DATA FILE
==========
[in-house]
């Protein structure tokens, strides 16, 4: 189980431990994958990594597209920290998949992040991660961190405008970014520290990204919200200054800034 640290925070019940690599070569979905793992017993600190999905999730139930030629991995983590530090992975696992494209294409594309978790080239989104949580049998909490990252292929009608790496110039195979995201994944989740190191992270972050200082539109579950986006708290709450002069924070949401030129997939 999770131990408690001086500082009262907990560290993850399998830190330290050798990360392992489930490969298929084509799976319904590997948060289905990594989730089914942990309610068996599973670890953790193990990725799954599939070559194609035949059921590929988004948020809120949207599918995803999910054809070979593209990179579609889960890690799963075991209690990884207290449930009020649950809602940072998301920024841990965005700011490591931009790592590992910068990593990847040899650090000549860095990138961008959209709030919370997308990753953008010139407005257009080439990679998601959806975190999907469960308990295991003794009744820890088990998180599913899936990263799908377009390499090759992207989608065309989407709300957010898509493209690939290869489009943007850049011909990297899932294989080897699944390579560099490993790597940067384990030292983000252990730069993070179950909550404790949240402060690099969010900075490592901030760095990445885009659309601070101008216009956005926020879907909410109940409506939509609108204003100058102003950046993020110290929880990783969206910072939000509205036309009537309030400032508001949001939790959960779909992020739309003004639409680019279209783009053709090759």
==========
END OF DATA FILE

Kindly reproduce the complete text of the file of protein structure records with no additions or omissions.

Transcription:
[in-house]
């Protein structure tokens, strides 16, 4: 189980431990994958990594597209920290998949992040991660961190405008970014520290990204919200200054800034 640290925070019940690599070569979905793992017993600190999905999730139930030629991995983590530090992975696992494209294409594309978790080239989104949580049998909490990252292929009608790496110039195979995201994944989740190191992270972050200082539109579950986006708290709450002069924070949401030129997939 999770131990408690001086500082009262907990560290993850399998830190330290050798990360392992489930490969298929084509799976319904590997948060289905990594989730089914942990309610068996599973670890953790193990990725799954599939070559194609035949059921590929988004948020809120949207599918995803999910054809070979593209990179579609889960890690799963075991209690990884207290449930009020649950809602940072998301920024841990965005700011490591931009790592590992910068990593990847040899650090000549860095990138961008959209709030919370997308990753953008010139407005257009080439990679998601959806975190999907469960308990295991003794009744820890088990998180599913899936990263799908377009390499090759992207989608065309989407709300957010898509493209690939290869489009943007850049011909990297899932294989080897699944390579560099490993790597940067384990030292983000252990730069993070179950909550404790949240402060690099969010900075490592901030760095990445885009659309601070101008216009956005926020879907909410109940409506939509609108204003100058102003950046993020110290929880990783969206910072939000509205036309009537309030400032508001949001939790959960779909992020739309003004639409680019279209783009053709090759």